After a contentious path to become the next Associate Justice of the Supreme Court, Brett Kavanaugh was sworn in today in a public ceremony, following a private ceremony on Saturday. His wife Ashley, and their two children stood by his side as he was ceremonially sworn in on Monday night. Here are photos from the ceremony.
Kavanaugh shared some words with the public during his ceremony, and President Donald Trump also spoke. First Lady Melania Trump was not at the swearing-in ceremony due to a longstanding prior commitment, her spokesman said.
Ashley and Brett have been married since 2004. Ashley was Personal Secretary to President George W. Bush and worked in the White House at the same time as Brett Kavanaugh, before they were married. Ashley and Brett met while they both worked for the White House. Brett was associate counsel and then staff secretary when he met Ashley, while she was Bush’s secretary. Bush appointed Kavanaugh to the U.S. Court of Appeals for the D.C. Circuit in 2006.
They have two daughters, Margaret and Liza. Their first daughter was born just 13 months after they were married. During his testimony about Ford’s allegations, Kavanaugh said that his 10-year-old daughter suggested they pray for Ford.
Technically today’s swearing-in ceremony was a ceremonial one, since he was already sworn into the Supreme Court on the same day that the Senate voted to confirm him.
After the accusations against her husband came out, Ashley received death threats, USA Today reported. She received threatening emails at work, where she’s the town manager. They included messages like “My condolences to you for being married to a rapist. Although you probably deserve it,” and “F*** YOU AND YOUR RAPIST HUSBAND.” She continued to stand by her husband publicly despite the messages.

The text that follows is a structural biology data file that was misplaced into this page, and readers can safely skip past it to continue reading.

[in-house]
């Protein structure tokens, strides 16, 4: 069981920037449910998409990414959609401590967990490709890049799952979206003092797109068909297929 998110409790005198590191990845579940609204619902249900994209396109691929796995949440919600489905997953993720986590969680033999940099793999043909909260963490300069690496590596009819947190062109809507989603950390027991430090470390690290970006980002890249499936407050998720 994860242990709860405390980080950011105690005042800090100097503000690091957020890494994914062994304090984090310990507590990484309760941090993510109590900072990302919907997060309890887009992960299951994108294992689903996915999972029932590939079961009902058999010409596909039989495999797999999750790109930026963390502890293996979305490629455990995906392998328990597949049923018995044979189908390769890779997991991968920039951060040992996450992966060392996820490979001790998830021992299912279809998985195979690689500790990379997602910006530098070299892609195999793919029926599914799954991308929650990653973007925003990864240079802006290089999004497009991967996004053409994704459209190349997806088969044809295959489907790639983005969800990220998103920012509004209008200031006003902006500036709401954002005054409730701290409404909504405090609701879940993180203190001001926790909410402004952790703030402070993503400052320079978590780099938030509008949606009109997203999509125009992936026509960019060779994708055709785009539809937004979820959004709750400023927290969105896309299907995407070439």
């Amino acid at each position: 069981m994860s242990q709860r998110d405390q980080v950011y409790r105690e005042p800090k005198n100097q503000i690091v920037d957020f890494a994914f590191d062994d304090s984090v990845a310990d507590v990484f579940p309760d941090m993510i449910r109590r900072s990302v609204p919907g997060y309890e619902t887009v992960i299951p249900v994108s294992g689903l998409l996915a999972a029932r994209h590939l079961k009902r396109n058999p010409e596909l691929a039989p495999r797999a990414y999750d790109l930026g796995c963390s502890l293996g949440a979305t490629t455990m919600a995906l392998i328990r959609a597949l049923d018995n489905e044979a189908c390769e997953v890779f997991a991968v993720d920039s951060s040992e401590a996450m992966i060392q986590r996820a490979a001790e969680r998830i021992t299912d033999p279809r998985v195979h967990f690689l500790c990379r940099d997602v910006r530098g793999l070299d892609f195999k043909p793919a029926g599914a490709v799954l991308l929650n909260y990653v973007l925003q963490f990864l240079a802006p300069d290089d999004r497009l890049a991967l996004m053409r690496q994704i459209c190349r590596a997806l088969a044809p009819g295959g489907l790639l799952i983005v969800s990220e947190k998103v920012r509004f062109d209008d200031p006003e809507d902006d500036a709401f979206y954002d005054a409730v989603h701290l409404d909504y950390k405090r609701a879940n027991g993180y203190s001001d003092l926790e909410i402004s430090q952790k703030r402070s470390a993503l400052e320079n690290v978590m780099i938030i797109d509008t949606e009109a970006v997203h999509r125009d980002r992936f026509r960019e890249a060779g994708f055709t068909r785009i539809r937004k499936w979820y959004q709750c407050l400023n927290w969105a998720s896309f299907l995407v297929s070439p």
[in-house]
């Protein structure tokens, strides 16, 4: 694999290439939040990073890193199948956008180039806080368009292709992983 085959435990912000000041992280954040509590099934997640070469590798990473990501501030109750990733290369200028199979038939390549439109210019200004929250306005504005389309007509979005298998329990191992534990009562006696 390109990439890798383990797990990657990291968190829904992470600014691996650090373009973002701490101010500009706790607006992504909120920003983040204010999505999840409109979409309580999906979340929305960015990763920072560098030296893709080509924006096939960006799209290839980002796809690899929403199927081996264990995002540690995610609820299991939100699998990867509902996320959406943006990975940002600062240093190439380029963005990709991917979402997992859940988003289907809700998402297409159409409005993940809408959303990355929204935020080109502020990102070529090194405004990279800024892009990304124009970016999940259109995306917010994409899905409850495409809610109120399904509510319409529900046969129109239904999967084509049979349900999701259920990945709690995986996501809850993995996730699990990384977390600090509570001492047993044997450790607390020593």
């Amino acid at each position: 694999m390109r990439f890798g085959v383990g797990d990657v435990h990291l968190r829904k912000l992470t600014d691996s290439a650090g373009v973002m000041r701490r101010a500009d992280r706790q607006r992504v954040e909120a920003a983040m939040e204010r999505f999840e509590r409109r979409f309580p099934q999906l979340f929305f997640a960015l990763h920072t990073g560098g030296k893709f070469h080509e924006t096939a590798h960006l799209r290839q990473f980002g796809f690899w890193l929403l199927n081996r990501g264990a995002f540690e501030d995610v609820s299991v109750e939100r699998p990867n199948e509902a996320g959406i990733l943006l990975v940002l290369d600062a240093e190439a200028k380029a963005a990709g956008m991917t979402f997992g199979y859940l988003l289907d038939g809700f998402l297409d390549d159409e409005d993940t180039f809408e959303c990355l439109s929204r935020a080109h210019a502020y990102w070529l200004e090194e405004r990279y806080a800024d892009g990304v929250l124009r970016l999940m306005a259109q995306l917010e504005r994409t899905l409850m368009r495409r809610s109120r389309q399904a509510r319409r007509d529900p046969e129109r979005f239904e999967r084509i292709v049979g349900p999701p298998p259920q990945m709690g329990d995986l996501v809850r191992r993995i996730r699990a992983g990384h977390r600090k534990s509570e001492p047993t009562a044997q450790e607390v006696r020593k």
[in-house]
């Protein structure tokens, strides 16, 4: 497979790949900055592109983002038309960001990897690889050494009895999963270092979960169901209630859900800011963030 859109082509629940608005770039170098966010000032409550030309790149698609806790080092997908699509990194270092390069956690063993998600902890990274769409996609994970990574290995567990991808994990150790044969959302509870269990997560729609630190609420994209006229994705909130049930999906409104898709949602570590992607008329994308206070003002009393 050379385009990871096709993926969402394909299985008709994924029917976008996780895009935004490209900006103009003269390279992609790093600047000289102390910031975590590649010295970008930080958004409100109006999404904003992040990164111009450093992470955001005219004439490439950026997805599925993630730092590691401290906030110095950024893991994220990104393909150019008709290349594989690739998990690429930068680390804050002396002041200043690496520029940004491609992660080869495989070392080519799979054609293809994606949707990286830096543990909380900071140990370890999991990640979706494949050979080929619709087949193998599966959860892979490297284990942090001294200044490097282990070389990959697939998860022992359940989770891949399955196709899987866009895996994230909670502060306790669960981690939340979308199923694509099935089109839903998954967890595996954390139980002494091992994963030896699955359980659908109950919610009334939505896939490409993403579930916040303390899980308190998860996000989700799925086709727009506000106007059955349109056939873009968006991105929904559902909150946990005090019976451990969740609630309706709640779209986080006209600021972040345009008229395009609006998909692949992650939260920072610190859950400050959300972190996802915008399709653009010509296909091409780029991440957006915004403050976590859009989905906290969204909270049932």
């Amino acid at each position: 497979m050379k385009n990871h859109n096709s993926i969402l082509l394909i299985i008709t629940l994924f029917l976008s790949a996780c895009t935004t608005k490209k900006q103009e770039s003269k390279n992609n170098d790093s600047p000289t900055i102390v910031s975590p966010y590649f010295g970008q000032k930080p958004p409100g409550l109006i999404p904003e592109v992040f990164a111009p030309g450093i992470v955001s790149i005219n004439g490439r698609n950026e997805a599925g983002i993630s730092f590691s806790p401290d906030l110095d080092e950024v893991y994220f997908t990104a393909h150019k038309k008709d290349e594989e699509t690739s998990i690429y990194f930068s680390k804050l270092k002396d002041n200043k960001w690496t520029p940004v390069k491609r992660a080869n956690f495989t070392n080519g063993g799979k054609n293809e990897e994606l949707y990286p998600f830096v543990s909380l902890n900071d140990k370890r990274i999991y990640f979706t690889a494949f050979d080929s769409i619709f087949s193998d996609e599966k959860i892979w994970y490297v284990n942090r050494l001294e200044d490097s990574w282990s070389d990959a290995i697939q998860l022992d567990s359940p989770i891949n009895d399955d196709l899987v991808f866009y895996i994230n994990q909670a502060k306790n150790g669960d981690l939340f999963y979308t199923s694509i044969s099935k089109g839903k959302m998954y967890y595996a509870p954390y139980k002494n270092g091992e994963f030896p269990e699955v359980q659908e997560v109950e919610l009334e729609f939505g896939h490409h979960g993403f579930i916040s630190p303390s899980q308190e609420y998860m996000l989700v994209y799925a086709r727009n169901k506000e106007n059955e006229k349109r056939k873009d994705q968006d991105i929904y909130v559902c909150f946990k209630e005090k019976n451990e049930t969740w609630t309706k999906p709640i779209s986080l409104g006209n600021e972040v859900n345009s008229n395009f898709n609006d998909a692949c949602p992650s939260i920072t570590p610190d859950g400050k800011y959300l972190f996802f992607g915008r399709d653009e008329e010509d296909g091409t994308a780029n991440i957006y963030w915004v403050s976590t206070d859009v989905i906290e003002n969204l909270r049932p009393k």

Kavanaugh’s parents were also at the ceremony.
Supreme Court Justices must all take two oaths before serving. One is a 62-word oath required by all federal judges, and the other is a constitutional oath. Kavanaugh took both of those on Saturday after he was voted in, so today’s swearing in was purely for ceremonial purposes. However, that’s not without precedent. When Samuel Alito was appointed in 2006, the Senate voted to confirm him on January 31. He took both oaths the same day in a private ceremony attended by members of the Supreme Court. The next day, he took the constitutional oath a second time publicly in a ceremony hosted by President George W. Bush. He then had an investiture ceremony on February 16.